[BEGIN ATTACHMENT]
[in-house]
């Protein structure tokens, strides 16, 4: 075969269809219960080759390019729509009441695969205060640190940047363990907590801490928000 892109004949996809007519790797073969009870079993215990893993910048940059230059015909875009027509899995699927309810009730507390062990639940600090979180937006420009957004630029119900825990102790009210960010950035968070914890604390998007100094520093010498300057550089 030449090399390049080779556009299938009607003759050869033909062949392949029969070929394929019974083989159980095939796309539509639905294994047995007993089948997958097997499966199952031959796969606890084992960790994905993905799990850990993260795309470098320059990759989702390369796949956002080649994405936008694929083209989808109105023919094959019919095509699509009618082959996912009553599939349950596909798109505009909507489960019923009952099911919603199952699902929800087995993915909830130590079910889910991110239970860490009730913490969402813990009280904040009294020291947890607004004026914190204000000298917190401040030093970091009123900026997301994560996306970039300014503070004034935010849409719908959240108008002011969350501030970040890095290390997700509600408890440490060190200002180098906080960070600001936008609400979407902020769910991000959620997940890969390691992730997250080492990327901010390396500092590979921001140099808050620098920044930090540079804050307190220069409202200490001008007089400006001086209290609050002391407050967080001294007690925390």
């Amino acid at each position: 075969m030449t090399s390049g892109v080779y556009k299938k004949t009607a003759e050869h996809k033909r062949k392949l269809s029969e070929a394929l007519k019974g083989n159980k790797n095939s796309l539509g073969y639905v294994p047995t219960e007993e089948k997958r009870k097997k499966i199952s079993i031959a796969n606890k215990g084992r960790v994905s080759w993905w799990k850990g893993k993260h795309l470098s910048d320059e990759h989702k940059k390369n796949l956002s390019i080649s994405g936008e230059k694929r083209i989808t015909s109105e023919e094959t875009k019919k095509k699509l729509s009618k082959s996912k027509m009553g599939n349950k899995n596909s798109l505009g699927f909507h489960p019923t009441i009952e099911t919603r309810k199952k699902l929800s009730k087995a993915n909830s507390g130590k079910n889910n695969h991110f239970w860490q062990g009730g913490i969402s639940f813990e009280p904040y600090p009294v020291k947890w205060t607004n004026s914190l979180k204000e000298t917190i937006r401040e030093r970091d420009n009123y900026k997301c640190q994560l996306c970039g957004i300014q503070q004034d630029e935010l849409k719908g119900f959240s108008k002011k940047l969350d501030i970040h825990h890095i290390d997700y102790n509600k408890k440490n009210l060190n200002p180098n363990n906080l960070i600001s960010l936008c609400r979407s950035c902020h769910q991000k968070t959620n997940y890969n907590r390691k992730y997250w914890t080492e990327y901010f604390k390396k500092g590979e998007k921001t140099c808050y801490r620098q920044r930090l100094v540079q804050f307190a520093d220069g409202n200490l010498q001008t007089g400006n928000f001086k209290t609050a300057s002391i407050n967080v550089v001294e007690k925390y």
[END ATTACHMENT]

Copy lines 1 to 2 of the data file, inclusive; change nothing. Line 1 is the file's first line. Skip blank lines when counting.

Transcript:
[in-house]
């Protein structure tokens, strides 16, 4: 075969269809219960080759390019729509009441695969205060640190940047363990907590801490928000 892109004949996809007519790797073969009870079993215990893993910048940059230059015909875009027509899995699927309810009730507390062990639940600090979180937006420009957004630029119900825990102790009210960010950035968070914890604390998007100094520093010498300057550089 030449090399390049080779556009299938009607003759050869033909062949392949029969070929394929019974083989159980095939796309539509639905294994047995007993089948997958097997499966199952031959796969606890084992960790994905993905799990850990993260795309470098320059990759989702390369796949956002080649994405936008694929083209989808109105023919094959019919095509699509009618082959996912009553599939349950596909798109505009909507489960019923009952099911919603199952699902929800087995993915909830130590079910889910991110239970860490009730913490969402813990009280904040009294020291947890607004004026914190204000000298917190401040030093970091009123900026997301994560996306970039300014503070004034935010849409719908959240108008002011969350501030970040890095290390997700509600408890440490060190200002180098906080960070600001936008609400979407902020769910991000959620997940890969390691992730997250080492990327901010390396500092590979921001140099808050620098920044930090540079804050307190220069409202200490001008007089400006001086209290609050002391407050967080001294007690925390």